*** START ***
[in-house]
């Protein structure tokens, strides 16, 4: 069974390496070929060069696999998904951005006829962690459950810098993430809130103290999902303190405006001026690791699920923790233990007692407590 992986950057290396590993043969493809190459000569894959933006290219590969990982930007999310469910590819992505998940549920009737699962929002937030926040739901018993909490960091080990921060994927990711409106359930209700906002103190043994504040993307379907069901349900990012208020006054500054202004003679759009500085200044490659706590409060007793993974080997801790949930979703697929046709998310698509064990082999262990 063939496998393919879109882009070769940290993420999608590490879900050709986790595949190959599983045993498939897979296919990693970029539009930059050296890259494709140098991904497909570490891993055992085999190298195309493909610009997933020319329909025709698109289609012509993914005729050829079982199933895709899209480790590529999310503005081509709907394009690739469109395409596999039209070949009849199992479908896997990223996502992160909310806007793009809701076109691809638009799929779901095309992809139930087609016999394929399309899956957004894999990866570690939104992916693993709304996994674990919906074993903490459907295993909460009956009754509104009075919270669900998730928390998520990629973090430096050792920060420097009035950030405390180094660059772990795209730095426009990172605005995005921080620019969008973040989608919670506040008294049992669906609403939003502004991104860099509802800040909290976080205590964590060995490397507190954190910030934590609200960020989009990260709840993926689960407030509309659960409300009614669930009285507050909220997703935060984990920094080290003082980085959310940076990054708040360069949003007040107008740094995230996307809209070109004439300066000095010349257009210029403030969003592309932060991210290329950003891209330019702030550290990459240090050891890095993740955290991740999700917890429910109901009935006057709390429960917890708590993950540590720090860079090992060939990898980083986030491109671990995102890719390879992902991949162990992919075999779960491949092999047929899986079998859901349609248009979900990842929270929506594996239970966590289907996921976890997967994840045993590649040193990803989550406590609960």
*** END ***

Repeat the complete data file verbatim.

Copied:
[in-house]
């Protein structure tokens, strides 16, 4: 069974390496070929060069696999998904951005006829962690459950810098993430809130103290999902303190405006001026690791699920923790233990007692407590 992986950057290396590993043969493809190459000569894959933006290219590969990982930007999310469910590819992505998940549920009737699962929002937030926040739901018993909490960091080990921060994927990711409106359930209700906002103190043994504040993307379907069901349900990012208020006054500054202004003679759009500085200044490659706590409060007793993974080997801790949930979703697929046709998310698509064990082999262990 063939496998393919879109882009070769940290993420999608590490879900050709986790595949190959599983045993498939897979296919990693970029539009930059050296890259494709140098991904497909570490891993055992085999190298195309493909610009997933020319329909025709698109289609012509993914005729050829079982199933895709899209480790590529999310503005081509709907394009690739469109395409596999039209070949009849199992479908896997990223996502992160909310806007793009809701076109691809638009799929779901095309992809139930087609016999394929399309899956957004894999990866570690939104992916693993709304996994674990919906074993903490459907295993909460009956009754509104009075919270669900998730928390998520990629973090430096050792920060420097009035950030405390180094660059772990795209730095426009990172605005995005921080620019969008973040989608919670506040008294049992669906609403939003502004991104860099509802800040909290976080205590964590060995490397507190954190910030934590609200960020989009990260709840993926689960407030509309659960409300009614669930009285507050909220997703935060984990920094080290003082980085959310940076990054708040360069949003007040107008740094995230996307809209070109004439300066000095010349257009210029403030969003592309932060991210290329950003891209330019702030550290990459240090050891890095993740955290991740999700917890429910109901009935006057709390429960917890708590993950540590720090860079090992060939990898980083986030491109671990995102890719390879992902991949162990992919075999779960491949092999047929899986079998859901349609248009979900990842929270929506594996239970966590289907996921976890997967994840045993590649040193990803989550406590609960």